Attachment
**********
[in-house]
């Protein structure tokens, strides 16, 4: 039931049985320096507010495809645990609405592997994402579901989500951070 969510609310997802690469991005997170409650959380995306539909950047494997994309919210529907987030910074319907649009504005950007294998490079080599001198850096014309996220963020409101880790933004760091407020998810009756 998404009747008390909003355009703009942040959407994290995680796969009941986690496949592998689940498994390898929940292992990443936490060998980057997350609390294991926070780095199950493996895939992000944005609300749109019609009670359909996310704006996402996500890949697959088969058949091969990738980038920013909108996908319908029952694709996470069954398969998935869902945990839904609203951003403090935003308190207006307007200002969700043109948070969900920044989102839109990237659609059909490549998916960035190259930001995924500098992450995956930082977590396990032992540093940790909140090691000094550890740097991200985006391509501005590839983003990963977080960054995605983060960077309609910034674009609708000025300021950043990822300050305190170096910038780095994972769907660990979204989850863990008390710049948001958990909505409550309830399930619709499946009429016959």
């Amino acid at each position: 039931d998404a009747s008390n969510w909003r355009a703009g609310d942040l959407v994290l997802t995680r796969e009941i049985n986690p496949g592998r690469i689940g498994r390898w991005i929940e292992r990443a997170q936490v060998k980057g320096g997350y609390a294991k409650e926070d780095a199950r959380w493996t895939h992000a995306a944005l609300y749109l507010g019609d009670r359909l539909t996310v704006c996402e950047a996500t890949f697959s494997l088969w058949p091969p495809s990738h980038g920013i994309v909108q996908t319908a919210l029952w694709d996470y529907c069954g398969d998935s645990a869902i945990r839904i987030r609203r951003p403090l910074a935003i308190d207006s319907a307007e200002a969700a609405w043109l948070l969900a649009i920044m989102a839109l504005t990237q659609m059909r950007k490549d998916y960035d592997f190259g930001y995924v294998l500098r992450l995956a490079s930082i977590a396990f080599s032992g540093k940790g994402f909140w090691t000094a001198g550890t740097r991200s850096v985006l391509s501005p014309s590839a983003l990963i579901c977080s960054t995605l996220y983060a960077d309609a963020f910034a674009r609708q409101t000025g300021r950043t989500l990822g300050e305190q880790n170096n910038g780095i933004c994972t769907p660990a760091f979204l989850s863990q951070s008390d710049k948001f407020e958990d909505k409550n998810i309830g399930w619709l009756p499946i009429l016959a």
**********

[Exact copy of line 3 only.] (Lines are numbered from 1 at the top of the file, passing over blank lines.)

């Amino acid at each position: 039931d998404a009747s008390n969510w909003r355009a703009g609310d942040l959407v994290l997802t995680r796969e009941i049985n986690p496949g592998r690469i689940g498994r390898w991005i929940e292992r990443a997170q936490v060998k980057g320096g997350y609390a294991k409650e926070d780095a199950r959380w493996t895939h992000a995306a944005l609300y749109l507010g019609d009670r359909l539909t996310v704006c996402e950047a996500t890949f697959s494997l088969w058949p091969p495809s990738h980038g920013i994309v909108q996908t319908a919210l029952w694709d996470y529907c069954g398969d998935s645990a869902i945990r839904i987030r609203r951003p403090l910074a935003i308190d207006s319907a307007e200002a969700a609405w043109l948070l969900a649009i920044m989102a839109l504005t990237q659609m059909r950007k490549d998916y960035d592997f190259g930001y995924v294998l500098r992450l995956a490079s930082i977590a396990f080599s032992g540093k940790g994402f909140w090691t000094a001198g550890t740097r991200s850096v985006l391509s501005p014309s590839a983003l990963i579901c977080s960054t995605l996220y983060a960077d309609a963020f910034a674009r609708q409101t000025g300021r950043t989500l990822g300050e305190q880790n170096n910038g780095i933004c994972t769907p660990a760091f979204l989850s863990q951070s008390d710049k948001f407020e958990d909505k409550n998810i309830g399930w619709l009756p499946i009429l016959a």